Much of our time is spent figuring out and navigating the physical spaces in which we move but for the most part we don’t even notice this unless we find ourselves in an unfamiliar place or something goes wrong – the car breaks down, a river has flooded, or a signpost is missing. Humans have throughout their history been occupied with taming these spaces, learning and marking out the easiest route through a mountain pass, charting the oceans, or building houses that feel comfortable and familiar. Gradually we have inhabited and built up our environment to such an extent that we can move with ease from one space to another – from home to work to a friend’s house, to the pub, to the theatre and back home – and with as little mental effort as possible. We have created channels along which we can flow like a river in the certainty that we will eventually reach our destination. The modern city is a model of this collective colonization of spaces, from the macro level of thoroughfares and streets to the functional lay-out of our apartments and workspaces. Little by little, our environment and the channels along which we navigate it have been rationalized to such a degree that even in a new city we can find our way around with surprising ease.
This is part of the background to Haraldur Jónsson’s exhibition at BERG Contemporary, the channels that make sense of our spaces and lead us through them. His colored drawings look like extruded architectural diagrams of the kind of discreet spaces that enclose us and lead us along from one room to the next. They also implicate the gallery space itself, mirroring how the audience is channeled from one work to the next. The space becomes our guide, our movements already predicted and built into the structure.
There is, of course, another way of looking at this. The rationalization of space not only allows for movement and habitation, it also controls it – channels it. We sacrifice a little of our freedom and independence in return for ease of navigation. The ideal of rationalization strives for perfect control of spaces and the channels that link them and, by implication, of the people who use them. This was the point of, for example, the Situationists who criticized this aspect or our architecture and cities, and sought to subvert it. The Danish artist and theorist Asger Jorn wrote:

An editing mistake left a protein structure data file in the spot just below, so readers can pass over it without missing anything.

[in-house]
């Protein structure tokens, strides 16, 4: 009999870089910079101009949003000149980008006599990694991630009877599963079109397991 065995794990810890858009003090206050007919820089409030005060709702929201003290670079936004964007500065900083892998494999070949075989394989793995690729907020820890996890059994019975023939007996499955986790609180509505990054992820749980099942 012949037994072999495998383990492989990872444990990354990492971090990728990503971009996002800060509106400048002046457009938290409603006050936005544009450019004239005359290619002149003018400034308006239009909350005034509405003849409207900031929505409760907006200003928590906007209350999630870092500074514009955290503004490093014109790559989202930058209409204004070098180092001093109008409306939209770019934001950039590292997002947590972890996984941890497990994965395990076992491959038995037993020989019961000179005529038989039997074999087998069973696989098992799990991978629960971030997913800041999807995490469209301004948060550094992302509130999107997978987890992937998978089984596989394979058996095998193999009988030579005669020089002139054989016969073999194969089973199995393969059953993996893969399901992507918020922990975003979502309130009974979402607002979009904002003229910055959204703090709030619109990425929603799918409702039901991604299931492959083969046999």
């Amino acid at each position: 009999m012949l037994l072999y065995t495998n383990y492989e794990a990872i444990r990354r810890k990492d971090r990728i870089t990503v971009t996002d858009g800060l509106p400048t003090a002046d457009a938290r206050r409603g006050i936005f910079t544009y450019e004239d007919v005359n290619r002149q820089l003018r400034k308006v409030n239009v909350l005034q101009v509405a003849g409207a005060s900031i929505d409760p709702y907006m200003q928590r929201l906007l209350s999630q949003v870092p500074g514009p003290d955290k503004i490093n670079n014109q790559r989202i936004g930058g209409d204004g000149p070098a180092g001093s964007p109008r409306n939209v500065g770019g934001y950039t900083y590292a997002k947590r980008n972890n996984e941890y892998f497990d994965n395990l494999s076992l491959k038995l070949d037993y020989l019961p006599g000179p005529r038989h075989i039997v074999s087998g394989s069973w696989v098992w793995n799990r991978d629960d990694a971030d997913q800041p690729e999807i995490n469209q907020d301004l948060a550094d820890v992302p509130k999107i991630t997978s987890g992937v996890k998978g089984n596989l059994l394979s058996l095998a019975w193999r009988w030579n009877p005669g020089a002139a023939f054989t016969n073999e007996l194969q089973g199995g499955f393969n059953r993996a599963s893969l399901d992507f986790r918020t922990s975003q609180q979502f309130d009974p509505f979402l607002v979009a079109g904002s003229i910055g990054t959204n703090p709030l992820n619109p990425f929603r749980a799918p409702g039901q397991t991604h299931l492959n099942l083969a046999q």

Functionalist Rationalists believed that it was possible to attain ideal, definitive forms of the objects useful to people. Developments have shown that this static conception was mistaken. We must arrive at a dynamic conception of forms, we must face the fact that all human forms are in a constant state of transformation.
Haraldur’s exhibition also seeks to subvert our use of space in gentle ways. The addition of a dark doorway next to an actual one – in the form of a matte-black, sound insulating carpet – jolts our awareness of the space around us and how it is ordered. Two panes of acrylic glass reflect the viewer’s body on entering the gallery. Each pane hangs slightly off the vertical from a peg highlighted in red nail polish, suggesting an alternative ordering or a different way to conceive of our bodies in the space. From the beginning our physical presence is registered in the exhibition, our appearance, gaze and mood reflected back, as well as the inevitable shock and readjustment that takes place on seeing oneself in a mirror in a public place. We are made to face our own image and take responsibility for all that it expresses, our intentions, anxieties, desires and everything that drives us on. Moving through the gallery we are subtly prodded with sly humor and encouraged to rethink our engagement, physical and intellectual, with the surroundings.
The Icelandic title of the exhibition evokes the genre of literature that employs dream guides to reveal hidden worlds to the hero – as Virgil guided Dante. It can also refer to trance-like states where we move as though in a dream, without full awareness of the spaces around us. While Haraldur’s exhibition certainly encourages us to take a more critical view of our environment he is not blind to the usefulness of guides and channels. A performance filmed at the opening of the exhibition and included as a video projection in the show alludes to the notion that we can also embrace the guidance provided. A critical attitude does not rule out trust.
Haraldur’s work has often been aimed at making visible that which is normally unseen: Emotions , silence, darkness, flows, and undercurrents. This exhibition certainly connects to his earlier work in many ways but here he has taken a further step by investigating how even the most concrete aspects of our environment can become invisible to us through sheer habit and familiarity. What he makes visible here is our own blindness and mental apathy.
When we have been led through the gallery to the inner room we see the largest work in the exhibition where Haraldur, with characteristic humor, leaves us without guidance to confront our own confusion. The floor of the room is almost completely covered by what seem to be maps, easily recognized by the way they are folded. These maps, however, are entirely black, mapping only a deep, all-engulfing darkness. They are like the map that Lewis Carroll’s mariners used as they sailed off to hunt the Snark:
“Other maps are such shapes, with their islands and capes!
But we’ve got our brave Captain to thank”
(So the crew would protest) “that he’s bought us the best—
A perfect and absolute blank!”
As we contemplate the geometrically arranged maps on the floor, Haraldur leaves us to find our own way out.